Furthermore, today, Greece tends to become a political and economic “black hole” capable of consuming the political authority and influence of Germany and the Troika, since the Germans’ and the Troika’s policies in Greece tend to failure and collapse. Thus, Greece may very well prove to be the “Waterloo” of the German government’s and the Troika’s ambitions and agendas.

However, the Greek political system’s resistance to change is not a consequence of noble political strategies. Instead, the Greek political establishment and especially the government of Samaras-Venizelos-Kouvelis refuse to restructure the Greek economy and society simply because their own survival at the top of the Greek political system is intimately related to the preservation of established economic and societal structures.

For instance, the Greek political establishment has created a system in the context of which votes are traded for jobs in the public sector, thus creating political mercenaries (“public servants”) maintained through the national budget. Additionally, a significant part of the Greek private sector is vitally dependent on the public sector and on corruption, since many Greek businessmen owe their “success” not to the forces of the free market but to their shadow relations with Greek policy-makers. In other words, Greek policy-makers create business elites in order for the first to be financially and socially supported by the latter in exchange for state contracts.

Thus, any significant progressive change in Greece will take place through catastrophe, in the sense that the well-known mathematician René Thom has defined this term. Whereas classical mathematical analysis and Newtonian mechanics are ideally suited to analyze smooth, continuous, quantitative change, René Thom’s catastrophe theory is a controversial new way of thinking about change, one that is created to analyze such phenomena as the abrupt bursting of a bubble, the discontinuous transition from ice at its melting point to water at its freezing point, the qualitative shift in our minds when we come up with a new idea or when we feel “inspired”.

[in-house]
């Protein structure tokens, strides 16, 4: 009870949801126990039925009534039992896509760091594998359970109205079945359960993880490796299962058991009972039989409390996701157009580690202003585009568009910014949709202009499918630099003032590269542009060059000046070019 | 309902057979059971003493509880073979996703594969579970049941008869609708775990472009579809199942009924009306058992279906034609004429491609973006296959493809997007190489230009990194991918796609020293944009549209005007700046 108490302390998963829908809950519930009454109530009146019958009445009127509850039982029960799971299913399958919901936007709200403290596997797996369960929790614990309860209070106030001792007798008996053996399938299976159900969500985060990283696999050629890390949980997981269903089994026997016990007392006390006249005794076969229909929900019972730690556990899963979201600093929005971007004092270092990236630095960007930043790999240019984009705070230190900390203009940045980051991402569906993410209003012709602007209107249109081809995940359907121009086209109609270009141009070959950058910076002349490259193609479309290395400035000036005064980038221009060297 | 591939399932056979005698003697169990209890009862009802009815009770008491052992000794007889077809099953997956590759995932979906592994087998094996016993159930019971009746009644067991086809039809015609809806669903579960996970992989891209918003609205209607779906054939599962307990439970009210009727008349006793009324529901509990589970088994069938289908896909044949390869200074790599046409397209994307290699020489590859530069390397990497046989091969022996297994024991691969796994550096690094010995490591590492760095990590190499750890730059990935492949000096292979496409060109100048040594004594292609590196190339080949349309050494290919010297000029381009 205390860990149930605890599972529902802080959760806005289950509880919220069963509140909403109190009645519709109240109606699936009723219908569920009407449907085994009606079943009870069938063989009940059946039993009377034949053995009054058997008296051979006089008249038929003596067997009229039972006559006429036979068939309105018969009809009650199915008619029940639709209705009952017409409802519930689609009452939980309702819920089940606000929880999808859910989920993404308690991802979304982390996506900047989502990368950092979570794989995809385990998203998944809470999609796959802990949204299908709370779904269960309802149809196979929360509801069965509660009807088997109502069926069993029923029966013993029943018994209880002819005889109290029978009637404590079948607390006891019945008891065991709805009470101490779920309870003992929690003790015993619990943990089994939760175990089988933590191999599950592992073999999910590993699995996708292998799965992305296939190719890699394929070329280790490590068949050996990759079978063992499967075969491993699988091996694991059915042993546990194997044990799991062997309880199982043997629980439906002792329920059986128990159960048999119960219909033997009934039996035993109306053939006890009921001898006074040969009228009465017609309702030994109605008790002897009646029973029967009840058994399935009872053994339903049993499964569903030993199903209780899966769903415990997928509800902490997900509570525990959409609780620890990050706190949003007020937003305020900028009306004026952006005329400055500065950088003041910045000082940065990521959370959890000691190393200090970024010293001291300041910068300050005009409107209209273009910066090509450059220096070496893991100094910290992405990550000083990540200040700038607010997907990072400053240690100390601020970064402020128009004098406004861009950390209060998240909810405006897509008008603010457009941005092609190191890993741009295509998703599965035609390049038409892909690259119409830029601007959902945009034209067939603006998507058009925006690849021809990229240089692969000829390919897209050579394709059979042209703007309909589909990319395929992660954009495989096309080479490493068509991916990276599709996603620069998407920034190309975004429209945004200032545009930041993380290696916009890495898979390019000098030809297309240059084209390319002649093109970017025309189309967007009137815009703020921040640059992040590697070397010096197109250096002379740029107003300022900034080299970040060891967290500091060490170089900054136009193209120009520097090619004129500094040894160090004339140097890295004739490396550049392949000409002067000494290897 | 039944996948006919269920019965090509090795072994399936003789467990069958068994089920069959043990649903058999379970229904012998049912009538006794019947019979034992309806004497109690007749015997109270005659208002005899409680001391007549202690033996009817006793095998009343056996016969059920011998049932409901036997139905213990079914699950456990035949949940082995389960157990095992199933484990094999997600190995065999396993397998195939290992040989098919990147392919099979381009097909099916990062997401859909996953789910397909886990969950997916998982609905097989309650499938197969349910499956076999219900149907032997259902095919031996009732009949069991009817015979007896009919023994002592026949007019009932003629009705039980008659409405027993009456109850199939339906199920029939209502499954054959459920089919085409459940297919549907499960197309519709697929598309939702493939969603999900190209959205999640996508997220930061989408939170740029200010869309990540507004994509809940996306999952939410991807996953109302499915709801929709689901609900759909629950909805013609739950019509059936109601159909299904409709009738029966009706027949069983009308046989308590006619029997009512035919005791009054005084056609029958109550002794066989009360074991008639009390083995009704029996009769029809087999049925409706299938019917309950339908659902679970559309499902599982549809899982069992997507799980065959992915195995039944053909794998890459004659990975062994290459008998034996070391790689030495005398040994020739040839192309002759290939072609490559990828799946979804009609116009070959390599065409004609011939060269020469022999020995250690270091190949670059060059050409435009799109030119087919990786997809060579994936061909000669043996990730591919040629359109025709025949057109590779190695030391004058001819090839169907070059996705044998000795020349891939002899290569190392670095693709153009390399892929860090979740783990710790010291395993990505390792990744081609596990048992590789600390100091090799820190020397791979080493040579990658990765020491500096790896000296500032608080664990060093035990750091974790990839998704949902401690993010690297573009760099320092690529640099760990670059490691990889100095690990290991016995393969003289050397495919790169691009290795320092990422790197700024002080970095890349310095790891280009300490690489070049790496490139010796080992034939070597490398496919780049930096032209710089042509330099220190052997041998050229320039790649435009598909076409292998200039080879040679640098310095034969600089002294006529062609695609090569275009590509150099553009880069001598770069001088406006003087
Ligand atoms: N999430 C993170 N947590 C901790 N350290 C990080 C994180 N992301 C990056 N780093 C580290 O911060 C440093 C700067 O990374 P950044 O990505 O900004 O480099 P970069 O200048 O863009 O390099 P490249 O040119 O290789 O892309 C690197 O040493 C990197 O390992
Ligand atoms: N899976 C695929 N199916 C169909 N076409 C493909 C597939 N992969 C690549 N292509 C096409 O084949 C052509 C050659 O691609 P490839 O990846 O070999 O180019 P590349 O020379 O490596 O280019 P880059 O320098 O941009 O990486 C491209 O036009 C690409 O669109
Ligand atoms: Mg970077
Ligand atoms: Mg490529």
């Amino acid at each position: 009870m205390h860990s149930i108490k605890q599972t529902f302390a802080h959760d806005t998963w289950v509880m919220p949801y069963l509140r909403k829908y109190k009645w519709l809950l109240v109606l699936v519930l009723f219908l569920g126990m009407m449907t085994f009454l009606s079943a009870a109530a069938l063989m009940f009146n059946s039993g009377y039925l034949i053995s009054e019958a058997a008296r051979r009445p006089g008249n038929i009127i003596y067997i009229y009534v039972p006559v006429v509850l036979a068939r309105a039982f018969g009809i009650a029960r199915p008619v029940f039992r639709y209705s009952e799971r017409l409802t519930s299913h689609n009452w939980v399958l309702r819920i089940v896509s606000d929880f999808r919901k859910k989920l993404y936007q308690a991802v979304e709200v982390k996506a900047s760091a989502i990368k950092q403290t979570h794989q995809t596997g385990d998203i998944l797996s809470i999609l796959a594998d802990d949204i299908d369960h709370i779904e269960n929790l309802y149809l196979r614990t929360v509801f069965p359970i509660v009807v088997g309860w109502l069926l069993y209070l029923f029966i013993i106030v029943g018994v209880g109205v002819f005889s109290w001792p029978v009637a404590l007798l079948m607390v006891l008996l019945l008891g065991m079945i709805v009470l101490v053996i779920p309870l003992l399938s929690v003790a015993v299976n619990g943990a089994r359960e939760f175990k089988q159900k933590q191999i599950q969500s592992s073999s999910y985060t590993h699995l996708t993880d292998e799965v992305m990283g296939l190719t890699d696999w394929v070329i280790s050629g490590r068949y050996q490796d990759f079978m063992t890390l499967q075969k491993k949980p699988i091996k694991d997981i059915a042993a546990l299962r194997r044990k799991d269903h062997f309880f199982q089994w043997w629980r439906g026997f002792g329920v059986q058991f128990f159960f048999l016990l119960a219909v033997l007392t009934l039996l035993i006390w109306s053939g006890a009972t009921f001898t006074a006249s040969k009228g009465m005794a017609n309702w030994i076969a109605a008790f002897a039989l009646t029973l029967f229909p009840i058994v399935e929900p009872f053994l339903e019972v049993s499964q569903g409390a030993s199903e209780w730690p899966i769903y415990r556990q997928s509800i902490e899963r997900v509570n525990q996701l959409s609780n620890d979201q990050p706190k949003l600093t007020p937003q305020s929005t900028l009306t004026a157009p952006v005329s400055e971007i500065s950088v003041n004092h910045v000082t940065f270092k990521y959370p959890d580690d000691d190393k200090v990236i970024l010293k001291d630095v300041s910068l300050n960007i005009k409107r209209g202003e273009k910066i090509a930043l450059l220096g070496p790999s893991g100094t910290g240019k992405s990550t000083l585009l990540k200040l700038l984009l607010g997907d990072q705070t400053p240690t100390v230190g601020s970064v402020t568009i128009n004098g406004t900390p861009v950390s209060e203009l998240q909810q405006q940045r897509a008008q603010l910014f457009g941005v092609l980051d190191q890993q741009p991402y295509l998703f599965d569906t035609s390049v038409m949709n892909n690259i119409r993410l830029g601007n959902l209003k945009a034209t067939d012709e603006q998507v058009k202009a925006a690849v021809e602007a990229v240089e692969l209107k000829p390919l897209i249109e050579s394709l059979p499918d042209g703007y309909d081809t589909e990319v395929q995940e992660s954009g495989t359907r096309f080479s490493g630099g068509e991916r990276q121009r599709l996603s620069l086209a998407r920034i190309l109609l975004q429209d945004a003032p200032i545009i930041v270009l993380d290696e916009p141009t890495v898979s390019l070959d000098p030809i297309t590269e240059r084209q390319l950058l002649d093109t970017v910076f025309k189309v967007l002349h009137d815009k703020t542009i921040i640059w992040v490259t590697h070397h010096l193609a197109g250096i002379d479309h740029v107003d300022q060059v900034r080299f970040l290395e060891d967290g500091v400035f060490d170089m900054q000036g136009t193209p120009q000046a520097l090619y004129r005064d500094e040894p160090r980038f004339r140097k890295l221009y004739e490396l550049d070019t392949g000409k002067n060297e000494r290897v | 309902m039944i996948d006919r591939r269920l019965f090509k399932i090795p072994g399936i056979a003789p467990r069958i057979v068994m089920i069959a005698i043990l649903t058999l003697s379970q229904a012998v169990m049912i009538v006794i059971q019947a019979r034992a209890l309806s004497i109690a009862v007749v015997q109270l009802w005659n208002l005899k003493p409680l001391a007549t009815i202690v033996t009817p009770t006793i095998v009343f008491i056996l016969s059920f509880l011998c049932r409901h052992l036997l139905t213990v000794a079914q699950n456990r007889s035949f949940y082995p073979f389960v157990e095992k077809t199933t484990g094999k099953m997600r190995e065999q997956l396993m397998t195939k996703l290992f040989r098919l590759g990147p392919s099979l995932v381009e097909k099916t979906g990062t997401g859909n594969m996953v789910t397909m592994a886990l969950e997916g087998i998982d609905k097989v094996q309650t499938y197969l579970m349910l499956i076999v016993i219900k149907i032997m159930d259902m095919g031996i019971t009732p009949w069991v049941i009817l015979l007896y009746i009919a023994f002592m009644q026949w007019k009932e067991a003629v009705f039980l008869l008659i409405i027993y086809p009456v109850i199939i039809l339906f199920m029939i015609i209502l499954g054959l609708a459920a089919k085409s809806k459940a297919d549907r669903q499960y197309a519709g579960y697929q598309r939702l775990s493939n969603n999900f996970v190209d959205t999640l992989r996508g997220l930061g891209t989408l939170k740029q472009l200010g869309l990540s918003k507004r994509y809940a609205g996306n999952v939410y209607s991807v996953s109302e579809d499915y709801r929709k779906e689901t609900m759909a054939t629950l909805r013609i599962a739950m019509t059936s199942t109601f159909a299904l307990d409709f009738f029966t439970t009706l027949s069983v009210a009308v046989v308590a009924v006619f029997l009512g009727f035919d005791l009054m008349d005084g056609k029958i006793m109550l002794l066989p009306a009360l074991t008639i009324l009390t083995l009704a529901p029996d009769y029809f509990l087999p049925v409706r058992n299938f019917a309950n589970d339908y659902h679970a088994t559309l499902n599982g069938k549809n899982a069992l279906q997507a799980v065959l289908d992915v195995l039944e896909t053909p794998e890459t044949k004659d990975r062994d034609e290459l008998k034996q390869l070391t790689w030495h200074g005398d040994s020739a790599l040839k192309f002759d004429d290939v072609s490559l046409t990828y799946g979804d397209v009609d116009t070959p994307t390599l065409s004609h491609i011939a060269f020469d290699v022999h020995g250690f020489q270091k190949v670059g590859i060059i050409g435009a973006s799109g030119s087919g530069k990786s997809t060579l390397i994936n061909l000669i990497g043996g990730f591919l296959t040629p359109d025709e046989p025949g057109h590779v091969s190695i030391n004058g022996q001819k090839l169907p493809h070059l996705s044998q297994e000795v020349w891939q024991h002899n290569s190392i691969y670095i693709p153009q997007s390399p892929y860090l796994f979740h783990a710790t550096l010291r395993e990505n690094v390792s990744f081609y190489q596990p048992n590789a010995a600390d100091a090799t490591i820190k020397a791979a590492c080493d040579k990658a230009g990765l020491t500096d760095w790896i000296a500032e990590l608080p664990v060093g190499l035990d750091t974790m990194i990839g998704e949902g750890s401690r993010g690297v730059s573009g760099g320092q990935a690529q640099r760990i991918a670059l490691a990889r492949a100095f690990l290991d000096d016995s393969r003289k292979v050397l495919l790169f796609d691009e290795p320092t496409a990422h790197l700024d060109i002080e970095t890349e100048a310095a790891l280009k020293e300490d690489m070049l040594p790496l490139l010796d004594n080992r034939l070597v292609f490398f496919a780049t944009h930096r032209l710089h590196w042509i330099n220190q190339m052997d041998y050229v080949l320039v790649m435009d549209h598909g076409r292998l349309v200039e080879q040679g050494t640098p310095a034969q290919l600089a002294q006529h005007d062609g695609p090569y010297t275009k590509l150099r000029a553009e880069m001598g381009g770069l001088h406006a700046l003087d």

In general, by the term catastrophe, Thom means any discontinuous transition that occurs when a system can have more than one stable states, or can follow more than one stable pathways of change. The catastrophe is the “jump” from one state or pathway to another. In the context of catastrophe theory, the transition is discontinuous not because there are no intervening states or pathways, but because none of them is stable.

Furthermore, another important concept of catastrophe theory is that of potential. This concept was used by Thom in order to sum up all the forces acting on an object in a single quantity. Thus, the concept of potential is closely linked to that of equilibrium.

Going back to the “Greek problem”, we believe that it should be tackled from the perspective of catastrophe theory. This means that, first of all, one must analyze all the forces acting on the contemporary Greek economy and political system, i.e., in the terminology of René Thom, one must analyze the Greek potential, or the contemporary status quo. The second step is to change the Greek potential, i.e. the Greek domestic political, economic and societal balance of power, in order to bring about the required change of state, or systemic change. This is the essence of the required catastrophe for Greece.

I have methodically studied the application of catastrophe theory to the problems of Greece, because Greece needs significant structural reforms and, therefore, models of discontinuous change. On the other hand, the contemporary domestic political, economic and societal balance of power in Greece preserves structural problems in both the public and the private sectors of the Greek economy and leads to the recycling of the same decision-makers in the key government and public-sector positions. Furthermore, in the context of the established Greek domestic political, economic and societal balance of power, backward mentalities dominate in the Greek society and maintain the corrupt model of state that was created in Greece by Ioannis Kolettis in the 19th century.

On the other hand, I firmly believe that Greece –utilizing its ancient and Byzantine cultural heritage as well as its geopolitical and geoeconomic advantages– can become the “Switzerland” of Eastern Mediterranean, i.e. a paradigmatic republic of libertarian economic structures and democracy, a major exporter of civic ethos, democratic institutions and cosmopolitan humanism and the leading civilizing power in the Balkans, the Middle East and North Africa.

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